It is no secret that the Biodiversity Heritage Library project has grown on a global scale, with BHL projects springing up in Europe, China, Australia, Brazil, and Egypt. Many of our new partners rely of the experience of BHL-US, as the original BHL project has come to be known, for insight and suggestions. One such partner is BHL-Europe, and a recent BHL-EU meeting in London proved to be a valuable opportunity to not only allow our European partners to gather and discuss various technical and workflow issues, but also to allow representatives from BHL-US to provide input based on our experience. With this intent, Bianca Crowley, Grace Costantino, and Chris Freeland, BHL-US staff, traveled to London for the latest BHL-Europe meeting on December 1-3, 2010.
The main subjects comprising this recent meeting were workflow, technical issues and portal development, and the Global References Index to Biodiversity, also known as the GRIB. The intent of the GRIB is to serve as a single point of access to all biodiversity bibliographic records held within the library catalogues of the BHL-EU partners, which will in turn link to digitized versions of the content. The GRIB will also function as a selection and de-duplication tool for all BHL partners, allowing institutions to indicate which items they wish to scan while also providing digitization status information.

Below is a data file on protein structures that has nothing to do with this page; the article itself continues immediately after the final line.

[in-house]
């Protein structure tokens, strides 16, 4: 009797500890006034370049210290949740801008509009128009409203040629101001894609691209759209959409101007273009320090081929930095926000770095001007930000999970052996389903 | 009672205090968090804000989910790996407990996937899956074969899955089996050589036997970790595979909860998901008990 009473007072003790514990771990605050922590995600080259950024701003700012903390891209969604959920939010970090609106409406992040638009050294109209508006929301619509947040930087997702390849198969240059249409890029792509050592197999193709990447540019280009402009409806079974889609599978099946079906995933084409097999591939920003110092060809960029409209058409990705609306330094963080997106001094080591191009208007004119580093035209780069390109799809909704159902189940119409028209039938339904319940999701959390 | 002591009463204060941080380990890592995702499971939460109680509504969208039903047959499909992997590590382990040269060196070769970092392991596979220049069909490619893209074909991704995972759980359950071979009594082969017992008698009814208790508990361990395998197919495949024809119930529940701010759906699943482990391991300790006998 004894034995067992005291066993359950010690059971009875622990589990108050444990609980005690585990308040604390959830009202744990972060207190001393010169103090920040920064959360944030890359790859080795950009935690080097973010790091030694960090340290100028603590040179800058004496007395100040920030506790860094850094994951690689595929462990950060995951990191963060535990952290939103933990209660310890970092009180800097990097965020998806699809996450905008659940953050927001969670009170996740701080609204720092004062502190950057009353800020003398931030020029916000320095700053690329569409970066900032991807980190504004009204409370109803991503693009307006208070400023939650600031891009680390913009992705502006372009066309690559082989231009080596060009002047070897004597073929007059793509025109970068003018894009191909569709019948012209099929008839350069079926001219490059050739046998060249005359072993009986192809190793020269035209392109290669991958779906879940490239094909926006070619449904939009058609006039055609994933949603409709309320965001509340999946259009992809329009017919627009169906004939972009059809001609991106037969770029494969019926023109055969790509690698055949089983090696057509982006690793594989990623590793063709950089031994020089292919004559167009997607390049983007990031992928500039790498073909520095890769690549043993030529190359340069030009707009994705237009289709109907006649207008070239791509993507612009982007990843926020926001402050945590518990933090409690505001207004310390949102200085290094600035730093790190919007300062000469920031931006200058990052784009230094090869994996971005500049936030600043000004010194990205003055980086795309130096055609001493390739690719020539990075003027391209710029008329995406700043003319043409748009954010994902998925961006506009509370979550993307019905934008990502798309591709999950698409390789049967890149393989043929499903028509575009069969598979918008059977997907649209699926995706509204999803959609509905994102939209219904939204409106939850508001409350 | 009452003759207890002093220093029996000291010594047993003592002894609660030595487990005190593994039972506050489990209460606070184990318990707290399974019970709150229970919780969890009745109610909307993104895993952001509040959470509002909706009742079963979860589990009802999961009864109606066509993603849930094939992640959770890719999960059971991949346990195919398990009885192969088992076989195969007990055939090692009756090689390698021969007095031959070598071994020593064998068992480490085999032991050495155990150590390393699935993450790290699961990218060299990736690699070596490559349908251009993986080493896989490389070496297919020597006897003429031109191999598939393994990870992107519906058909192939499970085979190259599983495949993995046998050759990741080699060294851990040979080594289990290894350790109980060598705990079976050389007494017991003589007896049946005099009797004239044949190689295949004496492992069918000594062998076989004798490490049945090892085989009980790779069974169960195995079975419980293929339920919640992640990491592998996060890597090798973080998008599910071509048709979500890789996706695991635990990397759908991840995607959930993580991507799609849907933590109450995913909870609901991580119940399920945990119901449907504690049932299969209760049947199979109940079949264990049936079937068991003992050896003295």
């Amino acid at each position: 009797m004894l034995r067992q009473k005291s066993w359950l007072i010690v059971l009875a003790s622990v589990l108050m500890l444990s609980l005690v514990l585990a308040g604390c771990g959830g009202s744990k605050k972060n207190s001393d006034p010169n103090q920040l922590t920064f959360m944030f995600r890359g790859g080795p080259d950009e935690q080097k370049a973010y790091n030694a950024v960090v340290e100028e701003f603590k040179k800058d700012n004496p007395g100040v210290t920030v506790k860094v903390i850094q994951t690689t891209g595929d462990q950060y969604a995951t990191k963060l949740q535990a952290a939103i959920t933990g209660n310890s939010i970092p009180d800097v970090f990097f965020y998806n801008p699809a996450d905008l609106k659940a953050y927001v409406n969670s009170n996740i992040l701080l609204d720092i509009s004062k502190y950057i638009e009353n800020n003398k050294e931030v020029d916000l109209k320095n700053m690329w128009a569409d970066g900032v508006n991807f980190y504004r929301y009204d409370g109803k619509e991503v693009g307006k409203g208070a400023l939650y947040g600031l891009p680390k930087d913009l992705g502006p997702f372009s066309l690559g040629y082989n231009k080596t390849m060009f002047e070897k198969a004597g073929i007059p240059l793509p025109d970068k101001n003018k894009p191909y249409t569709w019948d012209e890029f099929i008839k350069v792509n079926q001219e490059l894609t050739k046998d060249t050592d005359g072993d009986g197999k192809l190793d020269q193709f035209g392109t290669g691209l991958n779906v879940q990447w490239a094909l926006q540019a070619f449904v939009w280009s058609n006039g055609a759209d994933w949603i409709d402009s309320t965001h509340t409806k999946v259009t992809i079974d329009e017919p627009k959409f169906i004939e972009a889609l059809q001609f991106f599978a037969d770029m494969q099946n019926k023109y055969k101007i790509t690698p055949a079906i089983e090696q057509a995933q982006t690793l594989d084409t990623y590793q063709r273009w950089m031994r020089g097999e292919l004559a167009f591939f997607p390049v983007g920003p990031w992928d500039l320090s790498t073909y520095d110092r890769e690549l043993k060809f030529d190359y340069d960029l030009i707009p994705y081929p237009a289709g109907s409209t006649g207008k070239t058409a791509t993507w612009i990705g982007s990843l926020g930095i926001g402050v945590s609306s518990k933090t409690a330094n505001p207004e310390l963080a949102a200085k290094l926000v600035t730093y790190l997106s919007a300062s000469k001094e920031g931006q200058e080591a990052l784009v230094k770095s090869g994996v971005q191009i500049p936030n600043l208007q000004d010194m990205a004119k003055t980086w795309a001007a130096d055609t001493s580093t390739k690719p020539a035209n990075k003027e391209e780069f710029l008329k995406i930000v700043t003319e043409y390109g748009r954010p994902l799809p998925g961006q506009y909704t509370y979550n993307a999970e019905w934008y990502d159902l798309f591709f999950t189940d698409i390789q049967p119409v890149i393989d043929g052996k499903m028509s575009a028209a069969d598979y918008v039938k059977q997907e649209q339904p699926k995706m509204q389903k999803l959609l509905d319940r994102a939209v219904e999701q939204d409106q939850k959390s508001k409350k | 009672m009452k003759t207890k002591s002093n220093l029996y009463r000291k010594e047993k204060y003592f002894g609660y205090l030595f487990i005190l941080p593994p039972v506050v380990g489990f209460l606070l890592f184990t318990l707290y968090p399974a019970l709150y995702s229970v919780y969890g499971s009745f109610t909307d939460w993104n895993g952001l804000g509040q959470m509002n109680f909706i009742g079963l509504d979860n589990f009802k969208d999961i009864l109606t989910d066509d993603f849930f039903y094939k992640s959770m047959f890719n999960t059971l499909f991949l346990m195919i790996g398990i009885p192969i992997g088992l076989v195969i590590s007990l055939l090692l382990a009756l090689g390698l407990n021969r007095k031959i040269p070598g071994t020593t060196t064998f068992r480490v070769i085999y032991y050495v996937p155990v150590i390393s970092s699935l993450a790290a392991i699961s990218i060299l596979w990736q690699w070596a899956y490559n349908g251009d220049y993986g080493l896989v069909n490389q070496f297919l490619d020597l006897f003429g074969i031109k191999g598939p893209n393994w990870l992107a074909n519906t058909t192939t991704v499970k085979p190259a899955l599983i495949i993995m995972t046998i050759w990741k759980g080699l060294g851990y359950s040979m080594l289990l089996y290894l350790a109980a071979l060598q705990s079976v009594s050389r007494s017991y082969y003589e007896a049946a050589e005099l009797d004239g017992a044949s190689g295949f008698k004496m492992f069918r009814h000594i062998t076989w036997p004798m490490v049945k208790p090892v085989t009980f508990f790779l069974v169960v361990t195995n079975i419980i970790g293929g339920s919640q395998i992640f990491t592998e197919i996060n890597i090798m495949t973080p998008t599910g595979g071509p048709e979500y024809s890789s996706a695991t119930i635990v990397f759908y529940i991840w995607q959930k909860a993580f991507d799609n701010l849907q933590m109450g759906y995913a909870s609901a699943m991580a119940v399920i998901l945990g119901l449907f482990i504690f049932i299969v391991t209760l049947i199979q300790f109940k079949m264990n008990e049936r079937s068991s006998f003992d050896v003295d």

A wish to contribute to the development of the GRIB by providing insight into the workflow management tools currently in use on the project was a main purpose of BHL-US staff’s involvement in the meetings. By explaining how staff currently use the many tools necessary for scanning workflow in the US, and what specific tasks staff need a master workflow management tool to address, BHL-EU was able to understand the requirements of their partners across the Atlantic, and development of the GRIB was positively impacted by the conversations.
The meetings were a productive exercise in communication and collaboration, and served as an excellent opportunity to get to know colleagues that, until the meeting, were known only through emails and occasional Skype calls. As BHL continues to expand around the world, it is hoped that such cooperation will continue, and that we will all work together to share our experience, learn from our collective mistakes, and in general provide a better digital library to the users that depend so heavily on our resources for access to the biodiversity literature of the world.